01Can I Cover My Bills?
Before you move out you need to make sure that you can afford to live on your own. You should write down a monthly budget including the extra expenses that you will be taking on when you move out. Do not forget to include things like your utilities, transportation costs, food, and rent. Many people do not realize everything they need to budget for when they first move out. You should have a surplus in addition to your standard bills to leave you room to get out of debt and build an emergency fund. If you have been living and working at home, you may have been spending a larger portion of your salary on entertainment and other costs than you previously realized. Try living on your budget for the next two months before moving out, and putting the extra money into an emergency fund for your job. This will prepare you to make the transition more smoothly and let you know whether or not you can really afford to move out.
02How Much Debt Do I Have?
It is also important to consider the amount of debt you currently have. If you find a job close to home, and you are getting along okay with your parents, you may want to stay at home so you can pay down your debt more quickly. In order for this to be a good option, you need to have a definite debt payment plan and be making sacrifices so that the majority of your money is going directly towards your debt. You should have a target set for move out, it may be paying off the majority or all of your debt. You should also discuss this option with your parents before you commit to it. It is important to remember that you are living with them as a result of their generosity. Many parents will be willing to have you stay as long as they know you are making real progress on paying down your debt. You may need to report your progress to them each month.
03Do I Have an Emergency Fund?
Before you move out you should have an emergency fund saved up and set aside. This does not need to be a full three to six-month emergency fund if you still have debt, and the relationship with your parents is currently strained. You should have between $1,000 and $2,000 set aside to cover financial emergencies like car repairs. You will need to save this up before you move out of the house. If you have a good job, you should be able to save it up in addition to your first and last month’s rent within the first month or two of getting your job.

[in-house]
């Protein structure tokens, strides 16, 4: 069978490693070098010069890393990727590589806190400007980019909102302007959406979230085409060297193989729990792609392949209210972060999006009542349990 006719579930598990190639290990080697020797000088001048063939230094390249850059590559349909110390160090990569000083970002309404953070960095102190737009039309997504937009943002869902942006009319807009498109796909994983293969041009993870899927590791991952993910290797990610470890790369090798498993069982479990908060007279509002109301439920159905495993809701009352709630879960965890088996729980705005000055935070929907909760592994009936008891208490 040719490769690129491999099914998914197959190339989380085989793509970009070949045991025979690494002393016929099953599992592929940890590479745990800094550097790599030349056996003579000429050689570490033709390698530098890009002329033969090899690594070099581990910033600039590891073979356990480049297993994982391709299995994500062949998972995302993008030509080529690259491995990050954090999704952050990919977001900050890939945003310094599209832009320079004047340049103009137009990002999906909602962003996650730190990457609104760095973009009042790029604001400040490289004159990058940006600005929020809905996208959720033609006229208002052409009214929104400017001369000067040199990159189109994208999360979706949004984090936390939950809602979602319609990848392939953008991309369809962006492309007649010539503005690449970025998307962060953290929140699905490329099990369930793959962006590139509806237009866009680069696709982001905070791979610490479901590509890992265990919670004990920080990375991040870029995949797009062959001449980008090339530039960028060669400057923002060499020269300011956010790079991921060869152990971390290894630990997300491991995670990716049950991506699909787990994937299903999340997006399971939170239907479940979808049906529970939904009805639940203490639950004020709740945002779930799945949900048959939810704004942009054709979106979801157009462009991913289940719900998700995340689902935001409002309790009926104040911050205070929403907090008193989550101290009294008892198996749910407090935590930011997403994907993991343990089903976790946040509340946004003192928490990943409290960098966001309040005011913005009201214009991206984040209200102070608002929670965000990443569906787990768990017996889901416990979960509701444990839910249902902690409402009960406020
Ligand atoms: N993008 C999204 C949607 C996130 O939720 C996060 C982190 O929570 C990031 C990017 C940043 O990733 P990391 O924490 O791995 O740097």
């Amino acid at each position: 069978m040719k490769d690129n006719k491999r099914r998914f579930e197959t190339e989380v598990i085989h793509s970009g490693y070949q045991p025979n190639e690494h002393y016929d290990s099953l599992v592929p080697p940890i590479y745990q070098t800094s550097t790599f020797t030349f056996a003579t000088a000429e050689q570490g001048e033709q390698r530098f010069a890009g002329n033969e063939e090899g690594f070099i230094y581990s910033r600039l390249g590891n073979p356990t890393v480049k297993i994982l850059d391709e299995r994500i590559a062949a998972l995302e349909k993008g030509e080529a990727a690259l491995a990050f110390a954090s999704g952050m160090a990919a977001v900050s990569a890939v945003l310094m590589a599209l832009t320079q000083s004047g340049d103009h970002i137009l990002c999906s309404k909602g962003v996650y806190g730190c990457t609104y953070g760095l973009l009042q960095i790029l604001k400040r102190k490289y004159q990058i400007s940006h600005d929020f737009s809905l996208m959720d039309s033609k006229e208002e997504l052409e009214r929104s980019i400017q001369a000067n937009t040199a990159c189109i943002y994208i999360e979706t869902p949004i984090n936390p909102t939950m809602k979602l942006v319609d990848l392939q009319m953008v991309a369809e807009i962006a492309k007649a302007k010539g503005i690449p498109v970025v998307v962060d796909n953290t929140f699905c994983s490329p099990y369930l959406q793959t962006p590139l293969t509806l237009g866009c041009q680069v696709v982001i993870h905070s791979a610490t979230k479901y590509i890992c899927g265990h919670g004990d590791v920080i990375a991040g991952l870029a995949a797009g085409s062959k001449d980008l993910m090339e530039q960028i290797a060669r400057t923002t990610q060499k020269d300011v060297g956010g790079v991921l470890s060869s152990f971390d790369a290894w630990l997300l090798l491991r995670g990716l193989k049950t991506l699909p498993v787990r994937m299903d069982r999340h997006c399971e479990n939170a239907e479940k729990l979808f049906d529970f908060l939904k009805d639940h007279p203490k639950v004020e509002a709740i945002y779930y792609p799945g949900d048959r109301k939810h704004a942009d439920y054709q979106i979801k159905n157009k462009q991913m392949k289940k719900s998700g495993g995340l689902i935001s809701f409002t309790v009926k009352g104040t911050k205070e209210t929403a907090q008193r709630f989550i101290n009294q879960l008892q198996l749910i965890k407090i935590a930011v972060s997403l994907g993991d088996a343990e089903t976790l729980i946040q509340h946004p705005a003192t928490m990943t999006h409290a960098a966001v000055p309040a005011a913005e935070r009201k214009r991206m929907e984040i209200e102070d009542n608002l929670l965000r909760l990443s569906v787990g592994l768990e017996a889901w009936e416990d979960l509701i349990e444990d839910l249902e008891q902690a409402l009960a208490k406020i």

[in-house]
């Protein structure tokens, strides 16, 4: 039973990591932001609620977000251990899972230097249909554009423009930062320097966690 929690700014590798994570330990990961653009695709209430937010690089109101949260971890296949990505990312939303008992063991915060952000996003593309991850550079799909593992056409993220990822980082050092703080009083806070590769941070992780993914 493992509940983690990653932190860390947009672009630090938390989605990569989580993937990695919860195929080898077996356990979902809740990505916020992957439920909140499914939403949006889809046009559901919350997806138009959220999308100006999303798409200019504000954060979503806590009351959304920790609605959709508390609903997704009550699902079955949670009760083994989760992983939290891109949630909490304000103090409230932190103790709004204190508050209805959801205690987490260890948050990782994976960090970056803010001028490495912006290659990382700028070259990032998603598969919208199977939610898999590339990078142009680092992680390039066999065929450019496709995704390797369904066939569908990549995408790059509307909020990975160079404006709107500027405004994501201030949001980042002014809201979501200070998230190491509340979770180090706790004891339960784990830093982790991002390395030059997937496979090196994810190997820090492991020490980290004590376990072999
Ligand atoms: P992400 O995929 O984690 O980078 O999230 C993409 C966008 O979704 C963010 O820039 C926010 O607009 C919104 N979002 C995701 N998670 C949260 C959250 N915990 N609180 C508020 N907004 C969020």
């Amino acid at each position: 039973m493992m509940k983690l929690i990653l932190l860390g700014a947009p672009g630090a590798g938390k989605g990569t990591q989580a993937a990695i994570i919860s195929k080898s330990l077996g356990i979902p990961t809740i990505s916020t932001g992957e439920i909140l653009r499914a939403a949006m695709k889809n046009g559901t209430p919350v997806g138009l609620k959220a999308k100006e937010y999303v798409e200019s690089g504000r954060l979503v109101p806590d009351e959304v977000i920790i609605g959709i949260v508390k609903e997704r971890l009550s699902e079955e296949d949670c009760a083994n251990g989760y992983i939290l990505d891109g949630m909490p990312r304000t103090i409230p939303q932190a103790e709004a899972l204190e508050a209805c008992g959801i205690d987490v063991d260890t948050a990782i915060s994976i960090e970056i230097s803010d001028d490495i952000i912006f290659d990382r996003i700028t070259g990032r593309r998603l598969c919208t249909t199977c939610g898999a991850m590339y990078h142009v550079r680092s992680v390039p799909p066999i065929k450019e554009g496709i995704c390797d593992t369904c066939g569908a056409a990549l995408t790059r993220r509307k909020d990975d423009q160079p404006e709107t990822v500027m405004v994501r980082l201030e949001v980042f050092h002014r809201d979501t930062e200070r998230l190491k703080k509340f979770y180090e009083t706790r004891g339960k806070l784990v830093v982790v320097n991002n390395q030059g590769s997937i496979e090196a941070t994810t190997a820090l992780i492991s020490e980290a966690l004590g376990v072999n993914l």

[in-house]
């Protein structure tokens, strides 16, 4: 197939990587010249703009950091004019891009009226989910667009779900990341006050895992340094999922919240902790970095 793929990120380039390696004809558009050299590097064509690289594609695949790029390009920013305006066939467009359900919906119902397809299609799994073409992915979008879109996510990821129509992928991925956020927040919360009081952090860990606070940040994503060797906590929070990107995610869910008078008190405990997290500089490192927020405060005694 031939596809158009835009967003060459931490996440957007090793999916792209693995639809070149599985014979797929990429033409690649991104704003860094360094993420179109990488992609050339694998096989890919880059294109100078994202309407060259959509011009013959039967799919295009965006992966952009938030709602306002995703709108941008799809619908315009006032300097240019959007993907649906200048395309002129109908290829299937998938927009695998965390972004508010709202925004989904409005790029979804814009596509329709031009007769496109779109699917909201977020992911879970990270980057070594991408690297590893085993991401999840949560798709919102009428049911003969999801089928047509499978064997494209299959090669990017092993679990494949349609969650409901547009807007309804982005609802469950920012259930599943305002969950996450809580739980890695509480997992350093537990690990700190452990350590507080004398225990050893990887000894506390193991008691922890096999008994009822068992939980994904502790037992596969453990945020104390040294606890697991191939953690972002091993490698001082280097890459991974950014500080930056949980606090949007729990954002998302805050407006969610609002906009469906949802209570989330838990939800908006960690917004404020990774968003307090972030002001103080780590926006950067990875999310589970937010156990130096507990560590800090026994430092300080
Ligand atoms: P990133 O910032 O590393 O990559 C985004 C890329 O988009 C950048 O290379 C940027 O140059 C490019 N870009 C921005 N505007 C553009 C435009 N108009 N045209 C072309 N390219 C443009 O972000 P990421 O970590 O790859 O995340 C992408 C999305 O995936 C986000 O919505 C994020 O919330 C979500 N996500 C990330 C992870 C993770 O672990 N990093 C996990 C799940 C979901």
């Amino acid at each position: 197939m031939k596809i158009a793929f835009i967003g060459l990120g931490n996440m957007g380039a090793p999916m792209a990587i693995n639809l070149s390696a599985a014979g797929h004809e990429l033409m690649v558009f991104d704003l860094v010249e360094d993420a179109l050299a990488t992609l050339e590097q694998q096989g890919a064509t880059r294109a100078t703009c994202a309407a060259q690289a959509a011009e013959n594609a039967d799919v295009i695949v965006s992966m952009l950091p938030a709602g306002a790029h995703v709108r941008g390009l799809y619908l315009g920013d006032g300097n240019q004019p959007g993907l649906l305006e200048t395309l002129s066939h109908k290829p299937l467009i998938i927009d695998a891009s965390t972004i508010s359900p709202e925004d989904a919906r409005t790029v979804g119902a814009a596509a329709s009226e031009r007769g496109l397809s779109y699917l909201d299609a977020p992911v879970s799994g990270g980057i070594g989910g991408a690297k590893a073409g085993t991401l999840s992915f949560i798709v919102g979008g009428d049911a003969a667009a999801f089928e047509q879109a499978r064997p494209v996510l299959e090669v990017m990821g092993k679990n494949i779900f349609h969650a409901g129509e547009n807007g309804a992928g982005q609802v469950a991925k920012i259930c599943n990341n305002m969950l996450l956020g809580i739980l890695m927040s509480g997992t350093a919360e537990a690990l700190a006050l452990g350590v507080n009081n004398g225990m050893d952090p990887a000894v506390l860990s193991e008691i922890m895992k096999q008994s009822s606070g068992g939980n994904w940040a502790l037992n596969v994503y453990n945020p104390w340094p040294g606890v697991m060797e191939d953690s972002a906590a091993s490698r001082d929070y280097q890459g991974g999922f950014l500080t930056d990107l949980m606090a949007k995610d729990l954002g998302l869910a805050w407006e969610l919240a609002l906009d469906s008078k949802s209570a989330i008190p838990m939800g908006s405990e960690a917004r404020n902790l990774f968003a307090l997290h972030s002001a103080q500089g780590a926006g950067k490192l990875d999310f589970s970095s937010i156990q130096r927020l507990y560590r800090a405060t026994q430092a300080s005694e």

04Do You Have Money for Your Deposits?
When you move out you will need to have money saved for your first and last month’s rent, any deposit and rental application fee that you may have. Additionally, you should have extra money for deposits or hook up fees for any utilities such as electricity, water, and cable. You may also be taking responsibility for your car insurance for the first time. You will need to make sure you have enough money on hand to cover these bills as well before you move out, otherwise you are going to start out in the negative. You will need to set up a moving budget to cover the costs of truck rental.
05Make Sure You Get Renter's Insurance
Renter's insurance will protect your property in the event that you are robbed or there is a fire. It is not that uncommon to be robbed and signing up can give you piece of mind and help you replace your stuff if it goes missing. Although this may seem like an unnecessary expense, it is usually very affordable and can save you a lot of money if you are ever robbed. The rates are based on where you live and how much you choose to insure.
06Consider Your Roommates Carefully
Roommates are a great way to save on rent. However, you need to choose your roommate situation carefully. Friends can quickly become enemies in difficult living situations. Additionally, you need to be sure to protect yourself against identity theft and be sure that you have your personal information in a place that it cannot be found or accessed. If possible, sign separate leases with the complex so that you are not held responsible if your roommates skip out on rent or other bills.
07Limit What You Spend on Furnishing Your First Apartment
When you first move out, you may end up furnishing your apartment with primarily second-hand items that you get from family or thrift stores. You can still create a great space and slowly add to your apartment as you save up money to buy the newer items that you want. This is something that you should do with cash only. Making the frugal choice now will help you to afford a nicer home in the future because it will help you to avoid debt. Take the time to hunt for deals. You can work on designing the home you want with careful planning and saving.
08Protect Your Credit Score
Many young adults ruin their credit when they first move out. Late payments and failure to pay your utilities on time or having them turned off can ding your credit. Be sure you pay all of your bills on time, so that when you want to buy a house, your credit will help you qualify for a good loan. The habits you start when you first move out will follow you as you go throughout your adult life. Be sure to be responsible and pay your bills on time from day one and you should be able to manage your finances effectively.
Are You Ready to Move Out?
If you moved back in after you graduated from college or if you stayed at home while attending school, you may be anxious and ready to move out on your own. It can be frustrating to live at home with your parents when you are no longer a teenager. However, if you move out before you are in a position to support yourself, you may end up hurting your credit and setting yourself up to live at home again. Ask yourself these questions before you move out.